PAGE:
Getting a quality roof is vital. Trusting its installation to an experienced, professional roofing company is of the essence. But your considerations don’t stop here. You still have plenty of enemies to face, plenty of battles to give. And it all has to do with the attic ventilation. Whether or not the attic is ventilated and how well the ventilation is will make a difference to the roof’s performance. It will make a difference to whether or not you will deal with ice dams, roof leaks, high energy bills, structural problems. Simply put, with proper attic ventilation, your roof will perform well for years and your life will be a lot easier – safer, too.
Let’s see how attic ventilation works
Let’s start by saying that there’s a difference in the way you vent a finished and unfinished attic. With that out of the way, the main intention is to keep the attic ventilated. And here’s the paradox.
You pay lots of money to keep the house insulated, but then the fresh air or the heated air goes to the attic and eventually, this part of the home becomes the place with the highest humidity and heat, both of which must be somehow exhausted. And here’s where the value of attic ventilation is revealed.
In unfinished attics, the roofers install intake vents at the lowest part of the room and exhaust vents at the peak. The intake vents allow cool air in and the exhaust vents allow hot air out.
In finished attics, they install rafter vents to create small gaps that will allow fresh air to go from the soffit vents to the roof’s peak.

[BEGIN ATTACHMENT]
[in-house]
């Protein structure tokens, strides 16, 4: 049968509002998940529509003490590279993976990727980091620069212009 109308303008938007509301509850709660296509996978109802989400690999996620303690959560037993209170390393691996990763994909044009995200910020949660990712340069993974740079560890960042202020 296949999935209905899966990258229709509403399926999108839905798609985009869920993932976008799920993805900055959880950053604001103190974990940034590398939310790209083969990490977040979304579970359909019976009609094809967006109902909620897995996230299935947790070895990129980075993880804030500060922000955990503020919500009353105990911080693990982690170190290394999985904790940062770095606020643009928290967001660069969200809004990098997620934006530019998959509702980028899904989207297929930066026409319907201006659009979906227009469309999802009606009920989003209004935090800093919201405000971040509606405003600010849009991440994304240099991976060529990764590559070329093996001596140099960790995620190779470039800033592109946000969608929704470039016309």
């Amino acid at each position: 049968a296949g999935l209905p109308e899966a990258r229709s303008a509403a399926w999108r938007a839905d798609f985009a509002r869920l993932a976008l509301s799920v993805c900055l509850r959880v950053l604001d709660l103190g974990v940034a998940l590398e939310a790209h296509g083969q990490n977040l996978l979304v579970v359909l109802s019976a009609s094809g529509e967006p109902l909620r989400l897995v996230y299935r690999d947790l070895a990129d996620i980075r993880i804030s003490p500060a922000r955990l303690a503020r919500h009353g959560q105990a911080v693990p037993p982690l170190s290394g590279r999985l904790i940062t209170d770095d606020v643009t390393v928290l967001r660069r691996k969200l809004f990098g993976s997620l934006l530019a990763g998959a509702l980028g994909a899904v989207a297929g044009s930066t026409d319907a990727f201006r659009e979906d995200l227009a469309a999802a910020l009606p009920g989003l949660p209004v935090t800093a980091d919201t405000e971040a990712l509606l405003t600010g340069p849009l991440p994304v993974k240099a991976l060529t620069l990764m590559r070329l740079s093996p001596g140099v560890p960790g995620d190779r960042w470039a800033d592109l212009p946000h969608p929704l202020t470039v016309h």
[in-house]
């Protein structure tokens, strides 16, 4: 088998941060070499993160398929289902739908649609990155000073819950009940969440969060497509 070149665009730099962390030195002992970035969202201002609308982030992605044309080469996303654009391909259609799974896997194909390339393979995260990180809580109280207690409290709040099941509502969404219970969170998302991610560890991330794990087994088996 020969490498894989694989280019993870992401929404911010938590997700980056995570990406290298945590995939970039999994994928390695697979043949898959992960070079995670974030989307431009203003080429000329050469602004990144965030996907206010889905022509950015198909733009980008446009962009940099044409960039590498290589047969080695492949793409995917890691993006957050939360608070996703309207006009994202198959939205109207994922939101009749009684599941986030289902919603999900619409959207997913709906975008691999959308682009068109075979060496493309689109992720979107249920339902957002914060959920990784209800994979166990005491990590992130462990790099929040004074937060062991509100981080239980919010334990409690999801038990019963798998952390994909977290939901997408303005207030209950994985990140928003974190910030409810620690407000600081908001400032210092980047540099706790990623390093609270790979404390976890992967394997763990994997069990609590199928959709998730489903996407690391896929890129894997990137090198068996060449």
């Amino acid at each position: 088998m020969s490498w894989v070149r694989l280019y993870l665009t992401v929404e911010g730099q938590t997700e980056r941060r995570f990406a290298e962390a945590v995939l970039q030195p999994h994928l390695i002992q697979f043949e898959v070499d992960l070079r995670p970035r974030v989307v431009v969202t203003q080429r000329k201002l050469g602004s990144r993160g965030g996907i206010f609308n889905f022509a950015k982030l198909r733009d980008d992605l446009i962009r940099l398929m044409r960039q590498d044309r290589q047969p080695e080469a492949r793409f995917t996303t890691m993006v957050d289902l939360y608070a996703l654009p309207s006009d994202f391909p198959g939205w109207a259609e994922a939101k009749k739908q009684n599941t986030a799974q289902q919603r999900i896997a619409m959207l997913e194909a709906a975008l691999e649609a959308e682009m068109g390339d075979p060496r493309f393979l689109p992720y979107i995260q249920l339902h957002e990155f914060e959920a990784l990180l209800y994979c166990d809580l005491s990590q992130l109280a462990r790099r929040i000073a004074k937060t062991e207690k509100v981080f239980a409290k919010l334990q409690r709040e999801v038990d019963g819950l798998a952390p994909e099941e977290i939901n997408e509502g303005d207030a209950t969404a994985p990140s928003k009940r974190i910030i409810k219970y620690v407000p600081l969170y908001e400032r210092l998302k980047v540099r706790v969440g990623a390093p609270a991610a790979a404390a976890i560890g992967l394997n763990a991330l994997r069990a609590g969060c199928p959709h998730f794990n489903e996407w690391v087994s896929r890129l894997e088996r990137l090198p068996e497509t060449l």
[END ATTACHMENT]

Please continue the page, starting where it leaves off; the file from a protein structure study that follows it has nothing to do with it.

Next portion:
The importance of attic ventilation to the roof system
When the heat and the moisture in the attic is controlled, roof problems are prevented. Let’s see what happens when the attic is not ventilated.
• Roof damage due to heat
When it’s hot outside, it gets really hot in the attic too. Excessive and continuous heating can and will affect the roof shingles. The heat will make them warp and distort, while it will also make the whole house warmer and thus, you will need to use the cooling system to the full – hence, paying more. When it comes to the roof, you need roof repair sooner than later.
• Shingles damage, perhaps leaks due to ice dams
And then, the winter comes and when you thought, the shingles won’t be affected anymore, the formation of ice dams comes to prove you wrong. During the cold days, the homes are heated. That heat travels upwards and ends up in the attic. The warmth in the attic makes the snow in the roof melt. But as it runs off, it refreezes and ice dams are born. They are usually formed around the eaves, blocking the rest of the runoff melted snow and so, more ice dams are created putting great pressure on the shingles with the risk of damaging them. Or, the water ends up in between the shingles with the risk of causing internal leaks. The roof’s components will eventually be saturated.
• Roof/mold damage due to condensation
There’s usually enough moisture in the house to fill the whole attic – so to say. Home moisture is usually generated by showers, cooking, laundry, etc. When moisture finds its way to the attic, it meets with the cooler air and creates condensation. That’s bad for the attic, the roof, the structure and your health. Why? Because condensation creates mold. If this an unfinished attic – practically, never visited, mold will grow. It will spread fast, especially if condensation will be a norm and not the exception. And this will not only destroy the roof but the entire building, while it will also make you sick.
Attic ventilation installation can save the roof and the house
With attic ventilation installation, all the above is avoided. Roofs last longer, perform better and will hardly need any repairs for years. At the same time, your home is healthier. Your energy bills will go down. And you won’t worry about the building’s structure. Aren’t those some good reasons for considering the installation of attic ventilation?